In his latest movie, "The Tooth Fairy," Dwayne "The Rock" Johnson is a hockey player on a fictional minor league team called the Lansing Ice Wolves.
One of the Wolves’ regular opponents is the Fort Wayne Roughnecks.
The film opens Friday.
Yet again, Fort Wayne has been referenced in a Hollywood script.
In the 2008 film "The Rocker," a rock band scheduled a concert at Fort Wayne’s Tiger Room (a venue that did not exist then but does now).
And who can forget such wildly divergent characters as Maj. Frank Burns of "M*A*S*H" and Col. George Taylor of "Planet of the Apes," both of whom hailed (for indistinct narrative purposes) from Fort Wayne?
The latest reference is likely not based on firsthand knowledge of the city, although the screenwriters certainly seem at least passingly familiar with minor league hockey in the Midwest.
The entire film was shot in Vancouver, British Columbia.
In a phone interview last week, Johnson revealed that he got to know Fort Wayne pretty well back in his days as a professional wrestler.
"I know Fort Wayne from way back," Johnson said. "Fort Wayne is a town where we would frequently go. I’d always have a great time."
Johnson said wrestling fans in smaller cities like Fort Wayne tend to show their enthusiasm in more uninhibited ways.
"They’d generally have a bit more passion," he says. "When I came there to perform, it was always something very special."
Johnson said one of the "cool slash absurd" catch phrases of his alter-ego "The Rock" worked particularly well in Fort Wayne.
"I’d say, ‘Finally The Rock has come back to … ’ and then I’d say the name of the city," he said. "It was great that Fort Wayne had two words. I could break it up and build the anticipation. I’d say ‘Fort’ and then pause for a long time, sort of milking the cow. Then I’d finally let fly with ‘Wayne!’ "
Johnson may know Fort Wayne, but he admits he didn’t know much about hockey when he started to prepare for "The Tooth Fairy," in which he plays a mean-spirited hockey star sentenced to time as a tooth fairy.
The former collegiate football star and Canadian Football League player had seen only one live hockey game and had never strapped on ice skates.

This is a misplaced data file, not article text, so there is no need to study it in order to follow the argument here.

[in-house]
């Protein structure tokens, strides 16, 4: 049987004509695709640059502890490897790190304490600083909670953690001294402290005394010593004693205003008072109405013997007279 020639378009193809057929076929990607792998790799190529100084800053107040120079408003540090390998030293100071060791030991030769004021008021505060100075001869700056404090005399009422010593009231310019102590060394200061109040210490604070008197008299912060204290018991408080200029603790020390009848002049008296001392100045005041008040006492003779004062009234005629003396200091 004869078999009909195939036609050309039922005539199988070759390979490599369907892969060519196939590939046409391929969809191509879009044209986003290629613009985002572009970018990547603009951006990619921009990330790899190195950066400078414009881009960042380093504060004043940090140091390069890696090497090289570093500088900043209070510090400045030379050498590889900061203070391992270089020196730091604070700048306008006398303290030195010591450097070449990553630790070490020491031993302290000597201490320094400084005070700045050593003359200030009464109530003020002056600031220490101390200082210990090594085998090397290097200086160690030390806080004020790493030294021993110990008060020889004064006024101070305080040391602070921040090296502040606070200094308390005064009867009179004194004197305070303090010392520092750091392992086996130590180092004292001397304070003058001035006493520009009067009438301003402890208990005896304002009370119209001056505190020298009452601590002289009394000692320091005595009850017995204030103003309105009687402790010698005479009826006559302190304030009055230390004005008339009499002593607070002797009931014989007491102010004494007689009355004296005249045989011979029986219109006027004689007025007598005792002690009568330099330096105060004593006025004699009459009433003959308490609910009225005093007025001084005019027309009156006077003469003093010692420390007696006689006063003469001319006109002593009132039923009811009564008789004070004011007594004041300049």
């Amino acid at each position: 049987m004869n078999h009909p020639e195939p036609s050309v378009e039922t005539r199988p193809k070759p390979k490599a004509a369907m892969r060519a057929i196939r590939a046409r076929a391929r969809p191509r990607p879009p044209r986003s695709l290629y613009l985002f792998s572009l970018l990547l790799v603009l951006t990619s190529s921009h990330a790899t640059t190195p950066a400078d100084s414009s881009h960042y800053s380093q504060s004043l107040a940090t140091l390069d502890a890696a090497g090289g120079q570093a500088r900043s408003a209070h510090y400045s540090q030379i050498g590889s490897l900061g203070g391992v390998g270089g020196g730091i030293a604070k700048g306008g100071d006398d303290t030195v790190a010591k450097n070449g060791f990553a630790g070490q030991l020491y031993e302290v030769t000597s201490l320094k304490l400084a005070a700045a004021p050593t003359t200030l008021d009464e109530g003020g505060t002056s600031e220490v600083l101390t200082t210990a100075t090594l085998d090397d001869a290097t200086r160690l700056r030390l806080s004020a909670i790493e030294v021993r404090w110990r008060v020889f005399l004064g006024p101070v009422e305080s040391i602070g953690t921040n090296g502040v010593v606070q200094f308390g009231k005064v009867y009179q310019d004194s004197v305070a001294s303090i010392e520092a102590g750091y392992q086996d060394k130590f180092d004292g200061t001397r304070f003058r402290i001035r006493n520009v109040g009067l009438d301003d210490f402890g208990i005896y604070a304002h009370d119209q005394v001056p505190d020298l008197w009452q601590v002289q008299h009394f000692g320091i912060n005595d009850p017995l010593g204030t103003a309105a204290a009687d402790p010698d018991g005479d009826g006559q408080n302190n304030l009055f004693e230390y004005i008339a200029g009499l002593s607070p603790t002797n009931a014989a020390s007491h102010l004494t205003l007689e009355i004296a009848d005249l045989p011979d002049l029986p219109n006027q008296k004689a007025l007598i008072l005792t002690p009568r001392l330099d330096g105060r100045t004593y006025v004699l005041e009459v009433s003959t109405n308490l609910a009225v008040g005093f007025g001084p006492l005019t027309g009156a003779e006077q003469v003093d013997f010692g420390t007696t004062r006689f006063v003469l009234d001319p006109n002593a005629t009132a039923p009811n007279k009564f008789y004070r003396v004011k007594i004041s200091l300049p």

"I grew up in Hawaii and the South," he said. "There wasn’t a lot of snow for me to be around. It was pretty foreign to me."
Within a second of stepping out on the ice for the first time, Johnson took a bad spill.
"I thought I’d separated my head from my spine," he said. "It was a sobering moment. I quickly realized that was going to be next to impossible in a two-week period to take someone who had never skated and make it look like he’d been skating since he was 5."
Professional movie sports coordinator Mark Robert Ellis ("We Are Marshall," "Miracle" and "The Rookie") helped Johnson get to the point where he could skate smoothly.
Two award-winning figure skaters and one hockey player, all unidentified by Johnson, provided additional aid.
Johnson said the movie gave him a new respect for hockey players.
"It really opened my eyes to the speed of the game and the intensity of the game and the incredible collisions of the game," he said. "It’s astonishing how little padding hockey players wear."
The actor said he has spent time in the company of athletes all his life – football players, wrestlers, mixed martial artists and stuntmen – and hockey players are unique.
"Hockey players are the craziest," he said.
Johnson’s character in the movie is a bit of a hockey goon, and Johnson spent some time in the company of actual players who might be so described.
"They’re some pretty tough guys," he said.
"The Tooth Fairy," which Johnson says was initially developed for actor Jack Black, is another in an ever-lengthening line of family films that feature Johnson.
Johnson said this doesn’t mean he has turned his back on the action genre.
Next up for him is "Faster," in which Johnson plays an ex-con bent on avenging the death of his brother.
The film also stars Billy Bob Thornton and Salma Hayek, Johnson said, and is a throwback to gritty action movies of the ’60s and ’70s like "Bullitt."
Johnson said he loves making movies that are appropriate for all ages but "there’s nothing like kicking ass."